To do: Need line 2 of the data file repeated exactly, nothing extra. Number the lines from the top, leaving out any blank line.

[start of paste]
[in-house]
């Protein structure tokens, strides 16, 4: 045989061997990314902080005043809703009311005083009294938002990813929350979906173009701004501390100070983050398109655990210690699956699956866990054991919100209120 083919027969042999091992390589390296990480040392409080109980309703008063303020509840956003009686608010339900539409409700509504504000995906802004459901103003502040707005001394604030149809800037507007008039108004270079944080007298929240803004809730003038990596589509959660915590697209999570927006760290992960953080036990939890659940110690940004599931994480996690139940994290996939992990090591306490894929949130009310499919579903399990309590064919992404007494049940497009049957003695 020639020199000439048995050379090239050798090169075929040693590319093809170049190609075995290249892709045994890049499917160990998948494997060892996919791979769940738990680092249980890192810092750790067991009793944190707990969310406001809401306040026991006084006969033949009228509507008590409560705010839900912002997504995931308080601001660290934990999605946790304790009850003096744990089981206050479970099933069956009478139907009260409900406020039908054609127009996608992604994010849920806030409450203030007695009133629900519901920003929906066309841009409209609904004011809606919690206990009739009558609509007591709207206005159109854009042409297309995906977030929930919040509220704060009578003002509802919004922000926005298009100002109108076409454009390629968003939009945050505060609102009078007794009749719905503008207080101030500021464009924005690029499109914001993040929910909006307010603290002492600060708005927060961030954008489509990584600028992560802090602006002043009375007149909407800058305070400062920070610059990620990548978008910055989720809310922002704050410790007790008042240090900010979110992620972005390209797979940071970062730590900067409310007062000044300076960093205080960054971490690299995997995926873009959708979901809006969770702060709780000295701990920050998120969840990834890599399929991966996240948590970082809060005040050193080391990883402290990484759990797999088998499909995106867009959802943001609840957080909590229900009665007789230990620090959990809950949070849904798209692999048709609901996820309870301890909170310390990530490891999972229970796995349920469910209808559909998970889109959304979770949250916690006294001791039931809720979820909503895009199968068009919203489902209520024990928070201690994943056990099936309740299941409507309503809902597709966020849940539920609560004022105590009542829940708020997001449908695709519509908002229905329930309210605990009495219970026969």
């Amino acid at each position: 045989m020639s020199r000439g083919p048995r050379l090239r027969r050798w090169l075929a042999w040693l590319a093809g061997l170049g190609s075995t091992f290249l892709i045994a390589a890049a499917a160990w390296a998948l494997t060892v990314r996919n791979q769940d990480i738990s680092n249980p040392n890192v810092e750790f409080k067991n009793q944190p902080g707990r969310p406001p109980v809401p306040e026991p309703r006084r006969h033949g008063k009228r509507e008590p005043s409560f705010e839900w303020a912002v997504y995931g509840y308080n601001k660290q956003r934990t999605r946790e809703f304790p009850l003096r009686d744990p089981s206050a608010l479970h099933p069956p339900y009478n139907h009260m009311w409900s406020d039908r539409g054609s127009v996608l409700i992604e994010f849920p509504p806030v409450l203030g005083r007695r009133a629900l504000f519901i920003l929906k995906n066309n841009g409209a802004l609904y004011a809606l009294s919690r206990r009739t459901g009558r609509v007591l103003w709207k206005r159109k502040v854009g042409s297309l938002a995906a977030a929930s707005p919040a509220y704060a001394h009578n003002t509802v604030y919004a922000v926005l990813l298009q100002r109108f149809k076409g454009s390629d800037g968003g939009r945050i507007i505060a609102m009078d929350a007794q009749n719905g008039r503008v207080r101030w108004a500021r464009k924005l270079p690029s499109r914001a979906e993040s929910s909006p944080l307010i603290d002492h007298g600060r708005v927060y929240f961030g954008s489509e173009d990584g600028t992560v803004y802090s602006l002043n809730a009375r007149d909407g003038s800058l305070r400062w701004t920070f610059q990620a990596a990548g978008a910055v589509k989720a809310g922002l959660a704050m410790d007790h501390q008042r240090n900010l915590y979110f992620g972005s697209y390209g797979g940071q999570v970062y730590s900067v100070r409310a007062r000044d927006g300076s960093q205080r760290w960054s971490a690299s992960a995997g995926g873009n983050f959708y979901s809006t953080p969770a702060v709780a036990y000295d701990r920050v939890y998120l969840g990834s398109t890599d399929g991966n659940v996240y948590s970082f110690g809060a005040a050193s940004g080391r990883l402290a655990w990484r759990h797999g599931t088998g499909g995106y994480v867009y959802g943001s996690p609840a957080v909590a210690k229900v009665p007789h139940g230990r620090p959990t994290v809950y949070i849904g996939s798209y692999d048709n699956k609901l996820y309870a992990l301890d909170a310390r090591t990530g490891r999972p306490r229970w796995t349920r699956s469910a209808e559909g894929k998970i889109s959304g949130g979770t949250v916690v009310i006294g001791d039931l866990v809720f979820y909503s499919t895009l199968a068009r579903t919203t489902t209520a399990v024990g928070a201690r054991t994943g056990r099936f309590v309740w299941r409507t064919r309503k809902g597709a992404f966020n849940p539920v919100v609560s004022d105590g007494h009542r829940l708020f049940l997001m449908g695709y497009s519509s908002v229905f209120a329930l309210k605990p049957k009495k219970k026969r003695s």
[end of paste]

């Protein structure tokens, strides 16, 4: 045989061997990314902080005043809703009311005083009294938002990813929350979906173009701004501390100070983050398109655990210690699956699956866990054991919100209120 083919027969042999091992390589390296990480040392409080109980309703008063303020509840956003009686608010339900539409409700509504504000995906802004459901103003502040707005001394604030149809800037507007008039108004270079944080007298929240803004809730003038990596589509959660915590697209999570927006760290992960953080036990939890659940110690940004599931994480996690139940994290996939992990090591306490894929949130009310499919579903399990309590064919992404007494049940497009049957003695 020639020199000439048995050379090239050798090169075929040693590319093809170049190609075995290249892709045994890049499917160990998948494997060892996919791979769940738990680092249980890192810092750790067991009793944190707990969310406001809401306040026991006084006969033949009228509507008590409560705010839900912002997504995931308080601001660290934990999605946790304790009850003096744990089981206050479970099933069956009478139907009260409900406020039908054609127009996608992604994010849920806030409450203030007695009133629900519901920003929906066309841009409209609904004011809606919690206990009739009558609509007591709207206005159109854009042409297309995906977030929930919040509220704060009578003002509802919004922000926005298009100002109108076409454009390629968003939009945050505060609102009078007794009749719905503008207080101030500021464009924005690029499109914001993040929910909006307010603290002492600060708005927060961030954008489509990584600028992560802090602006002043009375007149909407800058305070400062920070610059990620990548978008910055989720809310922002704050410790007790008042240090900010979110992620972005390209797979940071970062730590900067409310007062000044300076960093205080960054971490690299995997995926873009959708979901809006969770702060709780000295701990920050998120969840990834890599399929991966996240948590970082809060005040050193080391990883402290990484759990797999088998499909995106867009959802943001609840957080909590229900009665007789230990620090959990809950949070849904798209692999048709609901996820309870301890909170310390990530490891999972229970796995349920469910209808559909998970889109959304979770949250916690006294001791039931809720979820909503895009199968068009919203489902209520024990928070201690994943056990099936309740299941409507309503809902597709966020849940539920609560004022105590009542829940708020997001449908695709519509908002229905329930309210605990009495219970026969």